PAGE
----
Multimedia editor Cam Hubbard reads literature Feb. 11 in the Multicultural Lounge and Black Students' Resource Library at Lampasas Hall.
Photo by Jaden Edison

With the African-American studies minor launching fall 2019, students received the addition with sighs of relief and longing.

Many students view the new minor as a step toward a more inclusive university but others are disappointed the university took so long to take action. Black Women United President Kayla Thompson thinks Texas State is headed in the right direction, but she wishes she could have gotten the chance to minor in African-American studies before her senior year.

“I think it’s long overdue, but I’m happy it’s happening,” Thompson said. “I think it’ll have a lasting effect (on black students) because we will finally have people we can relate to in class.”

The minor will require 18 hours including two prerequisite courses, leaving space for four electives in the areas of African-American culture and history. Once the minor is available, students will be able to apply any courses they are currently taking or have taken in the past toward the minor if needed. Courses will range from “African-American experience in Texas” to “Politics, Power, and Identity in Hip Hop Literature.” The full list of courses can be viewed online.

Black students throughout the nation have petitioned for African-American programs at their respective universities for decades. These student-led efforts date as far back as 1968 when members of the Afro-American Student Union proposed an interdisciplinary degree program for black studies at Berkeley. At Texas State, students have requested the minor for years. Texas State is among the last of the largest public universities in Texas to offer the minor.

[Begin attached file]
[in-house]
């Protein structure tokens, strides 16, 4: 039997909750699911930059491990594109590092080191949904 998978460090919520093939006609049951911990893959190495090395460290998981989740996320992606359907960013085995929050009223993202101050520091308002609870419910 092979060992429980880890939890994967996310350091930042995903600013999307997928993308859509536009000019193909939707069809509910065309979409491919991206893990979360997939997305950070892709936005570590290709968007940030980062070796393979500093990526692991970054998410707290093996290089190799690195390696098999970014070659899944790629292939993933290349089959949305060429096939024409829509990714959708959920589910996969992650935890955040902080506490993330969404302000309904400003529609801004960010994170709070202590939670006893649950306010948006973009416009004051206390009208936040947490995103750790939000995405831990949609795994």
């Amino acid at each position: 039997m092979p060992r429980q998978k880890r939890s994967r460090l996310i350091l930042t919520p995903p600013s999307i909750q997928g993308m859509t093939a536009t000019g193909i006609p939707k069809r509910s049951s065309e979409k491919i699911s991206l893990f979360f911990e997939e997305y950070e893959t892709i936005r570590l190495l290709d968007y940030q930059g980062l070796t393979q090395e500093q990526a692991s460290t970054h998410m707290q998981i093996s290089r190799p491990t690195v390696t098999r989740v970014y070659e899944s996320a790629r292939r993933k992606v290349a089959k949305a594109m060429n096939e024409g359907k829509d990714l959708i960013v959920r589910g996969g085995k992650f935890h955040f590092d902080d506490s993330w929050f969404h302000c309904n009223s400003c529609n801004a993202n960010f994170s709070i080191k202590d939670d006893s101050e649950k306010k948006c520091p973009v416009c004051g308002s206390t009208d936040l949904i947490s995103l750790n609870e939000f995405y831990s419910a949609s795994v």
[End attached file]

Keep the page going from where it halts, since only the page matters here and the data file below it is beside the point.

The idea for an African-American studies minor at Texas was first proposed in 2014 by members of the National Association for the Advancement of Colored People, which petitioned the school to begin a program implementing African-American studies curriculum.

International studies freshman Emily Montes is optimistic about the effects the minor could bring to campus despite the long wait.

“I wish a program like this would have been available for students sooner, but at the same time, I’m glad. You have to start somewhere,” Montes said. “I think adding the AAS minor is just what the school needed to fulfill its mission for diversity and inclusiveness. Who knows, maybe this will encourage more people to come to Texas State.”

The proposal for the minor came to fruition after representatives from all nine colleges at Texas State created the African American Studies Minor Committee, lead by Audwin Anderson, director of the Center for Diversity and Gender Studies, in February 2018. Since then, monthly meetings and reports have been held. It wasn’t until January 25, 2019, that the proposal was officially accepted by the University Curriculum Committee.

“I think it gives (African-Americans) an opportunity to see their experiences in the curriculum. But I also think it’s important for all students at Texas State,” Anderson said. “The minor will deal with the African diaspora and the experiences of people from the continent of Africa as well as people from all over the world. I don’t see how you can understand yourself in your country without an understanding of those experiences.”

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